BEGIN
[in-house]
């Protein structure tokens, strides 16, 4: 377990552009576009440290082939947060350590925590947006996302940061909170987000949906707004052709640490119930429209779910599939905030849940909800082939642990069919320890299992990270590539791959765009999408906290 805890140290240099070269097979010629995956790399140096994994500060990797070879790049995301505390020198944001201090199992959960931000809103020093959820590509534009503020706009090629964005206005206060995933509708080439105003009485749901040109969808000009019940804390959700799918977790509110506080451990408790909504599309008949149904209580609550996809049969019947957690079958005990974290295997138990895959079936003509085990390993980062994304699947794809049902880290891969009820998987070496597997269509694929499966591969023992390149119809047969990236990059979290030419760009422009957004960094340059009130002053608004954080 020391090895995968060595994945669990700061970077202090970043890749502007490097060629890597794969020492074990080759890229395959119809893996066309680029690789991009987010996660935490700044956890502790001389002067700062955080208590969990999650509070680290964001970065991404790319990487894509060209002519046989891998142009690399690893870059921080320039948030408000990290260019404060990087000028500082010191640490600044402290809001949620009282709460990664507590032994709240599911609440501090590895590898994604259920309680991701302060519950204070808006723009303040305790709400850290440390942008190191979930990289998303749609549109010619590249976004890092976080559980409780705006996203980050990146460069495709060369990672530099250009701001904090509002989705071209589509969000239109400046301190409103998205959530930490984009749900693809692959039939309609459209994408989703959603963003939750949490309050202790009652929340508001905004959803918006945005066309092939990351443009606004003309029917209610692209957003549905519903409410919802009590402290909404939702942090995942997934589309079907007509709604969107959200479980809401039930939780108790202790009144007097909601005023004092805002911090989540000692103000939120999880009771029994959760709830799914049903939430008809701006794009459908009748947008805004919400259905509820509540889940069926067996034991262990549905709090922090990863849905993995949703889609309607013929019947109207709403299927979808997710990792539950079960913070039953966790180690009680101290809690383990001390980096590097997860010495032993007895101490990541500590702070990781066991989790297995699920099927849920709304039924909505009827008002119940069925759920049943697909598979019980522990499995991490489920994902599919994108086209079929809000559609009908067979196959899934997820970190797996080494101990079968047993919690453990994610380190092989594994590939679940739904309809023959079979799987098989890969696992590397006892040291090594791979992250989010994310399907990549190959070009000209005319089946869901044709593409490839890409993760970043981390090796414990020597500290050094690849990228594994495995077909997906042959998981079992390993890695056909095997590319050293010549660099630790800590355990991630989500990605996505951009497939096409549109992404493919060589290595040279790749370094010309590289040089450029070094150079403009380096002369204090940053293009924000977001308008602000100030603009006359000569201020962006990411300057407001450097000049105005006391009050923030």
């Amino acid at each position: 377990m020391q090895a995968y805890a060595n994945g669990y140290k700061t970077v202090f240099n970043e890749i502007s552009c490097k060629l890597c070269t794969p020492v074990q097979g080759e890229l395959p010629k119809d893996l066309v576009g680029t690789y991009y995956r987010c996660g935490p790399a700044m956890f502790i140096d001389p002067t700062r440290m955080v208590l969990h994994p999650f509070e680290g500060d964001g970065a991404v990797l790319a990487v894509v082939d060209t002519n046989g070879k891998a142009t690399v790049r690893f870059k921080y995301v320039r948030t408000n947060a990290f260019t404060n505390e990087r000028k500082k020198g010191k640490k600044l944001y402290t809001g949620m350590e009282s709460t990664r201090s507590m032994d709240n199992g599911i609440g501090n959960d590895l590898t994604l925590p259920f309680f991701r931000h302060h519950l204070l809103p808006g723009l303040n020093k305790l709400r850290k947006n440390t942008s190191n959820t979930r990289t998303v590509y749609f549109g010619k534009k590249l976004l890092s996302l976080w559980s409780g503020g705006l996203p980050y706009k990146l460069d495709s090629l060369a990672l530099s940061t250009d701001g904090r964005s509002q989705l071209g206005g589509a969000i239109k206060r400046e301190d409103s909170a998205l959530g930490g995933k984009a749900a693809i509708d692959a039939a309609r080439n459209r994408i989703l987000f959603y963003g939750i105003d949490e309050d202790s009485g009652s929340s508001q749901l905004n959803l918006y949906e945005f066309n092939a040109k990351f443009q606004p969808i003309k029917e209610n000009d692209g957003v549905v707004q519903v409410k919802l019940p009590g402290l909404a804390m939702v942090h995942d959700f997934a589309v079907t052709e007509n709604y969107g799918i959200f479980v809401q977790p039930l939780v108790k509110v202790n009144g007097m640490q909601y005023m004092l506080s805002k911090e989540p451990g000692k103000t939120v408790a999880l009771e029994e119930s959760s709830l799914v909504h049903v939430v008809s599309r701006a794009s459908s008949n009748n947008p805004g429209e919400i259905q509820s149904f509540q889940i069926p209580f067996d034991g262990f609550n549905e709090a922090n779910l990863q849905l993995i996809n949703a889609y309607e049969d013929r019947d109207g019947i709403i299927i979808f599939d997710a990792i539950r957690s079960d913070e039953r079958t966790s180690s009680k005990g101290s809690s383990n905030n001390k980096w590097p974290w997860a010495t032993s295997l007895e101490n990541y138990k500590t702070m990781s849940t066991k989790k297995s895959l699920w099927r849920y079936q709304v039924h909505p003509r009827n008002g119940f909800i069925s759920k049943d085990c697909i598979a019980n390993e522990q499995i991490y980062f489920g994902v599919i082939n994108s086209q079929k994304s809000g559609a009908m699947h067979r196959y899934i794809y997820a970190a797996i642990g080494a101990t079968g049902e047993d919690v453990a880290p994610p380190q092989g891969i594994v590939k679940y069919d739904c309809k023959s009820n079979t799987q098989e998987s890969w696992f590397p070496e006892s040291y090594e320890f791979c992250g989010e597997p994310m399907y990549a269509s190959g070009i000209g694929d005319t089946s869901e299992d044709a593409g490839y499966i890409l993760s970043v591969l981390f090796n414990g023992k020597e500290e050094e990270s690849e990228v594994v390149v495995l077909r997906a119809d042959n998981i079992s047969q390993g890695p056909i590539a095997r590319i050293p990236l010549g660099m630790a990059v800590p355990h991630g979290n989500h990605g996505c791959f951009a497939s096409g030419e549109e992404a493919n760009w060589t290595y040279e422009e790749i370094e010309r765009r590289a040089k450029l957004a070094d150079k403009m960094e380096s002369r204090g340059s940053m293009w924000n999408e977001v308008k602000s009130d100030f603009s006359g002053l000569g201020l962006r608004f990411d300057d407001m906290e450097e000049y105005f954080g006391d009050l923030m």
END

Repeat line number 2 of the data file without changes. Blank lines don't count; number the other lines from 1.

């Protein structure tokens, strides 16, 4: 377990552009576009440290082939947060350590925590947006996302940061909170987000949906707004052709640490119930429209779910599939905030849940909800082939642990069919320890299992990270590539791959765009999408906290 805890140290240099070269097979010629995956790399140096994994500060990797070879790049995301505390020198944001201090199992959960931000809103020093959820590509534009503020706009090629964005206005206060995933509708080439105003009485749901040109969808000009019940804390959700799918977790509110506080451990408790909504599309008949149904209580609550996809049969019947957690079958005990974290295997138990895959079936003509085990390993980062994304699947794809049902880290891969009820998987070496597997269509694929499966591969023992390149119809047969990236990059979290030419760009422009957004960094340059009130002053608004954080 020391090895995968060595994945669990700061970077202090970043890749502007490097060629890597794969020492074990080759890229395959119809893996066309680029690789991009987010996660935490700044956890502790001389002067700062955080208590969990999650509070680290964001970065991404790319990487894509060209002519046989891998142009690399690893870059921080320039948030408000990290260019404060990087000028500082010191640490600044402290809001949620009282709460990664507590032994709240599911609440501090590895590898994604259920309680991701302060519950204070808006723009303040305790709400850290440390942008190191979930990289998303749609549109010619590249976004890092976080559980409780705006996203980050990146460069495709060369990672530099250009701001904090509002989705071209589509969000239109400046301190409103998205959530930490984009749900693809692959039939309609459209994408989703959603963003939750949490309050202790009652929340508001905004959803918006945005066309092939990351443009606004003309029917209610692209957003549905519903409410919802009590402290909404939702942090995942997934589309079907007509709604969107959200479980809401039930939780108790202790009144007097909601005023004092805002911090989540000692103000939120999880009771029994959760709830799914049903939430008809701006794009459908009748947008805004919400259905509820509540889940069926067996034991262990549905709090922090990863849905993995949703889609309607013929019947109207709403299927979808997710990792539950079960913070039953966790180690009680101290809690383990001390980096590097997860010495032993007895101490990541500590702070990781066991989790297995699920099927849920709304039924909505009827008002119940069925759920049943697909598979019980522990499995991490489920994902599919994108086209079929809000559609009908067979196959899934997820970190797996080494101990079968047993919690453990994610380190092989594994590939679940739904309809023959079979799987098989890969696992590397006892040291090594791979992250989010994310399907990549190959070009000209005319089946869901044709593409490839890409993760970043981390090796414990020597500290050094690849990228594994495995077909997906042959998981079992390993890695056909095997590319050293010549660099630790800590355990991630989500990605996505951009497939096409549109992404493919060589290595040279790749370094010309590289040089450029070094150079403009380096002369204090940053293009924000977001308008602000100030603009006359000569201020962006990411300057407001450097000049105005006391009050923030």